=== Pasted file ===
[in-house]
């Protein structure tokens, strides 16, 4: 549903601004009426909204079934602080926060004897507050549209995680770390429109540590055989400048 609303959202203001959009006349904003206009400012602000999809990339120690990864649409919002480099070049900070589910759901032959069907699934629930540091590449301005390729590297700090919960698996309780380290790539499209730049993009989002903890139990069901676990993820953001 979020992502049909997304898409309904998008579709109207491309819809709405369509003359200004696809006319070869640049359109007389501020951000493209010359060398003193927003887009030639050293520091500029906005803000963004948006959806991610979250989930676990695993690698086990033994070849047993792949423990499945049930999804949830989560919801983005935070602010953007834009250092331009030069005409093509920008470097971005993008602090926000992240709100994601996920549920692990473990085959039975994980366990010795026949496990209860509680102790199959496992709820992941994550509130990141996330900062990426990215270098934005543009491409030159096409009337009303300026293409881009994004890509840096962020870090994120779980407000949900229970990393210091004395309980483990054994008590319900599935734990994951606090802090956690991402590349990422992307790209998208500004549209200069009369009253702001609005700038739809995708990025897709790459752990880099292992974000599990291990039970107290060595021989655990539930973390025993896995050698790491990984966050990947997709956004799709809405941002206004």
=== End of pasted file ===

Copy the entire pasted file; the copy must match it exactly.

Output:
[in-house]
């Protein structure tokens, strides 16, 4: 549903601004009426909204079934602080926060004897507050549209995680770390429109540590055989400048 609303959202203001959009006349904003206009400012602000999809990339120690990864649409919002480099070049900070589910759901032959069907699934629930540091590449301005390729590297700090919960698996309780380290790539499209730049993009989002903890139990069901676990993820953001 979020992502049909997304898409309904998008579709109207491309819809709405369509003359200004696809006319070869640049359109007389501020951000493209010359060398003193927003887009030639050293520091500029906005803000963004948006959806991610979250989930676990695993690698086990033994070849047993792949423990499945049930999804949830989560919801983005935070602010953007834009250092331009030069005409093509920008470097971005993008602090926000992240709100994601996920549920692990473990085959039975994980366990010795026949496990209860509680102790199959496992709820992941994550509130990141996330900062990426990215270098934005543009491409030159096409009337009303300026293409881009994004890509840096962020870090994120779980407000949900229970990393210091004395309980483990054994008590319900599935734990994951606090802090956690991402590349990422992307790209998208500004549209200069009369009253702001609005700038739809995708990025897709790459752990880099292992974000599990291990039970107290060595021989655990539930973390025993896995050698790491990984966050990947997709956004799709809405941002206004």